Lorenzo de' Medici

Lorenzo de' Medici
Lorenzo de Medici.jpg
Portrait by Agnolo Bronzino at the Uffizi, Florence
Lord of Florence
Reign2 December 1469 – 8 April 1492
PredecessorPiero the Gouty
SuccessorPiero the Unfortunate
Full name
Lorenzo di Piero de' Medici
Born1 January 1449
Florence, Republic of Florence
Died8 April 1492 (aged 43)
Careggi, Republic of Florence
Noble familyMedici
Spouse(s)Clarice Orsini
FatherPiero the Gouty
MotherLucrezia Tornabuoni
SignatureLorenzo de' Medici.svg

Lorenzo de' Medici (Italian pronunciation: [loˈrɛntso de ˈmɛːditʃi], 1 January 1449 – 8 April 1492)[1] was an Italian statesman, de facto ruler of the Florentine Republic and the most powerful and enthusiastic patron of Renaissance culture in Italy.[2][3][4] Also known as Lorenzo the Magnificent (Lorenzo il Magnifico [loˈrɛntso il maɲˈɲiːfiko]) by contemporary Florentines, he was a magnate, diplomat, politician and patron of scholars, artists and poets. As a patron, he is best known for his sponsorship of artists such as Botticelli and Michelangelo. He held the balance of power within the Italic League, an alliance of states that stabilized political conditions on the Italian peninsula for decades, and his life coincided with the mature phase of the Italian Renaissance and the Golden Age of Florence.[5] The Peace of Lodi of 1454 that he helped maintain among the various Italian states collapsed with his death. He is buried in the Medici Chapel in Florence.


Lorenzo's grandfather, Cosimo de' Medici, was the first member of the Medici family to lead the Republic of Florence and run the Medici Bank simultaneously. As one of the wealthiest men in Europe, Cosimo spent a very large portion of his fortune on government and philanthropy, for example as a patron of the arts and financier of public works.[6] Lorenzo's father, Piero di Cosimo de' Medici, was equally at the centre of Florentine civic life, chiefly as an art patron and collector, while Lorenzo's uncle, Giovanni di Cosimo de' Medici, took care of the family's business interests. Lorenzo's mother, Lucrezia Tornabuoni, was a writer of sonnets and a friend to poets and philosophers of the Medici Academy.[7] She became her son's advisor after the deaths of his father and uncle.[6]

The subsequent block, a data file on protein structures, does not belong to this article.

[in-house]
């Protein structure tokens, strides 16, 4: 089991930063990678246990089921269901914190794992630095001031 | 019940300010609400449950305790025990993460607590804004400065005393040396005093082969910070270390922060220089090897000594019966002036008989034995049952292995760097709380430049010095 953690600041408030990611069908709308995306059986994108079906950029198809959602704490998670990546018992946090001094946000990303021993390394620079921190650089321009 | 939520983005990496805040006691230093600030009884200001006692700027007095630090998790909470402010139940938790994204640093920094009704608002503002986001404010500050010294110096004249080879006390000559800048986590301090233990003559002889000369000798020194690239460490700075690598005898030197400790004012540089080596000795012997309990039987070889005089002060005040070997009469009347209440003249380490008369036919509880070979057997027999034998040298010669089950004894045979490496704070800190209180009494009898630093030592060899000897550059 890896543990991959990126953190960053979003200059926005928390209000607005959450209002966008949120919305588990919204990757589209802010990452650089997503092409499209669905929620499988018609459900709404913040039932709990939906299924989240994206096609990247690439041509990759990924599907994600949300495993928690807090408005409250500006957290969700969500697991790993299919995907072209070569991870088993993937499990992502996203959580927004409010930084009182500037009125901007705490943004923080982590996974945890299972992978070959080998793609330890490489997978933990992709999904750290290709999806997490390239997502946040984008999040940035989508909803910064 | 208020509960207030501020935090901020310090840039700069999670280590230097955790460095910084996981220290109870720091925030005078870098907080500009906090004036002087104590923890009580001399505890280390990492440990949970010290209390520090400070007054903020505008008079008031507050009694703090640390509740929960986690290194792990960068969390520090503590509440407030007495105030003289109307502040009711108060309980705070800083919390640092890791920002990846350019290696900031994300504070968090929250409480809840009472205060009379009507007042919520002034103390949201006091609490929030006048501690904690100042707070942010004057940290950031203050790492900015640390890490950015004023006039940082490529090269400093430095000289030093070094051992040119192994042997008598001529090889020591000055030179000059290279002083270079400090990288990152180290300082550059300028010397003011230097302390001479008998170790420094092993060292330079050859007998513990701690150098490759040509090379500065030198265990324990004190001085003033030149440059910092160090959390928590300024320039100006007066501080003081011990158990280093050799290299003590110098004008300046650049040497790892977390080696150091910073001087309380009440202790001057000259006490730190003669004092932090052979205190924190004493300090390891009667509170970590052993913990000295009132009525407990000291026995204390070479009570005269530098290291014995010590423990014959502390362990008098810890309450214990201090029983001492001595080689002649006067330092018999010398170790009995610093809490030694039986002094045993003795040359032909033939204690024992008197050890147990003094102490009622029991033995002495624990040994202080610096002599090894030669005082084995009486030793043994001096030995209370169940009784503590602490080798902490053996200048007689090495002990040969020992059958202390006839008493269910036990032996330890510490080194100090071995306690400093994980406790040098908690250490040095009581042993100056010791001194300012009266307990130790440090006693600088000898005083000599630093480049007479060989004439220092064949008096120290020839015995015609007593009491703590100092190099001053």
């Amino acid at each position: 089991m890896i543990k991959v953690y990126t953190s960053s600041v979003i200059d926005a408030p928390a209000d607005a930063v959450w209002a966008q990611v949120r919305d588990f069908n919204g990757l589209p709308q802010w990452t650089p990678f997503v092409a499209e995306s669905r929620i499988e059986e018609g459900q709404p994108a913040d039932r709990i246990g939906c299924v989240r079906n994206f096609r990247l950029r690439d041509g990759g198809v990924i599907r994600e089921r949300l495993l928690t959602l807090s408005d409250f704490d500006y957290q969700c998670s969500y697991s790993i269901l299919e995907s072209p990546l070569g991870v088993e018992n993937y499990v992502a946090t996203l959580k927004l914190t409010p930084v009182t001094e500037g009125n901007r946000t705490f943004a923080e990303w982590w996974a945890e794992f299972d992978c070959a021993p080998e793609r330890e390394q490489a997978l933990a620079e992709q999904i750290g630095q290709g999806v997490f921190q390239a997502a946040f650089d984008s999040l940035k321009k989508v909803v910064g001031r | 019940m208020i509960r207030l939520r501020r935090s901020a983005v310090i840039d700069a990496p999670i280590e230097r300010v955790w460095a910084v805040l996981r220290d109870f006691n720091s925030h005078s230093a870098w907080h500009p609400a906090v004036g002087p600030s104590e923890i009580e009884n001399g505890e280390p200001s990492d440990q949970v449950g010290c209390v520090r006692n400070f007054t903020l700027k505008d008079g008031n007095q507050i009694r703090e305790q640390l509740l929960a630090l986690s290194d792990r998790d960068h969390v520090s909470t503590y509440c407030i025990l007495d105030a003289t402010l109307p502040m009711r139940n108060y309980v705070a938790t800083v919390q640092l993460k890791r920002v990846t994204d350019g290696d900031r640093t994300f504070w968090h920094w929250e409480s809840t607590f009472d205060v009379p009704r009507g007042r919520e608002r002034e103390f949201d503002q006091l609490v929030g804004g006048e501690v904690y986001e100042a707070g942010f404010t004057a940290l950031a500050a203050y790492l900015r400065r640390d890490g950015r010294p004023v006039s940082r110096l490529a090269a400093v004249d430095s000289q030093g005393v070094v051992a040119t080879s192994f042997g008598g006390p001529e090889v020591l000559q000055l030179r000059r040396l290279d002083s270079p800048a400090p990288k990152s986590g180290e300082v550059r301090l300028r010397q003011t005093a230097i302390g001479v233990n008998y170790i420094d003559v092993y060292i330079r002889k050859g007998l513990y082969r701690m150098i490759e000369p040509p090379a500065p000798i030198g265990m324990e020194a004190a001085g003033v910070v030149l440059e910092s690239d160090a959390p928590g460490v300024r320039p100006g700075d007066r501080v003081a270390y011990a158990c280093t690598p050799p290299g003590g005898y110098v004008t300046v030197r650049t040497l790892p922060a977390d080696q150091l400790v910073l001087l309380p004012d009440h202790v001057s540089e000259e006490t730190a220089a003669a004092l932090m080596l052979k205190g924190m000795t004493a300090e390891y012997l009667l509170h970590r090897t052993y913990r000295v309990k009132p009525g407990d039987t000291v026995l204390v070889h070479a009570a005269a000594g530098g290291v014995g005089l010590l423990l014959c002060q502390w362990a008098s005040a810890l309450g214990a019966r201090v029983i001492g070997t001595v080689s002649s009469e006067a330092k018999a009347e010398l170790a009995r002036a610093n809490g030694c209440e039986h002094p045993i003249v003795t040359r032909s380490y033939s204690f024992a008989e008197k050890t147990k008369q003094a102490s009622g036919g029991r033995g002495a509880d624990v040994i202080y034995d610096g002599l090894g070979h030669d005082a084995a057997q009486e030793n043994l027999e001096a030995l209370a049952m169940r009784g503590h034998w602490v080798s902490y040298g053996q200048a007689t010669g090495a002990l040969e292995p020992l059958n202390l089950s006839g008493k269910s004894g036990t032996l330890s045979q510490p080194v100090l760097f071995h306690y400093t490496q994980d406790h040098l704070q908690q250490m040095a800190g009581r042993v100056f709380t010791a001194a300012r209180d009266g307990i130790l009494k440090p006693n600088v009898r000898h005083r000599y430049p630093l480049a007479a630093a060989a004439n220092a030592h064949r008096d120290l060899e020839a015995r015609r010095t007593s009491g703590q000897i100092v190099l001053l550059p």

Lorenzo, considered the most promising of the five children of Piero and Lucrezia, was tutored by a diplomat and bishop, Gentile de' Becchi, and the humanist philosopher Marsilio Ficino,[8] and he was trained in Greek by John Argyropoulos.[9] With his brother Giuliano, he participated in jousting, hawking, hunting, and horse breeding for the Palio, a horse race in Siena. In 1469, aged 19, he won first prize in a jousting tournament sponsored by the Medici. The joust was the subject of a poem written by Luigi Pulci.[10] Niccolò Machiavelli also wrote of the occasion, perhaps sarcastically, that he won "not by way of favour, but by his own valour and skill in arms".[11] He carried a banner painted by Verrocchio, and his horse was named Morello di Vento.[12][13]

Piero sent Lorenzo on many important diplomatic missions when he was still a youth, including trips to Rome to meet the pope and other important religious and political figures.[14]

Lorenzo was described as rather plain of appearance and of average height, having a broad frame and short legs, dark hair and eyes, a squashed nose, short-sighted eyes and a harsh voice. Giuliano, on the other hand, was regarded as handsome and a "golden boy", and was used as a model by Botticelli in his painting of Mars and Venus.[15] Even Lorenzo's close friend Niccolo Valori described him as homely, saying, "nature had been a stepmother to him in regards to his personal appearance, although she had acted as a loving mother in all things concocted with the mind. His complexion was dark, and although his face was not handsome it was so full of dignity as to compel respect."[16]

Paintings by Botticelli that use the Medici family as models
Madonna of the Magnificat shows Lucrezia de' Medici as the Madonna surrounded by her children, with Lorenzo holding a pot of ink.
The Adoration of the Magi includes several generations of the Medici family and their retainers. Sixteen-year-old Lorenzo is to the left, with his horse, prior to his departure on a diplomatic mission to Milan.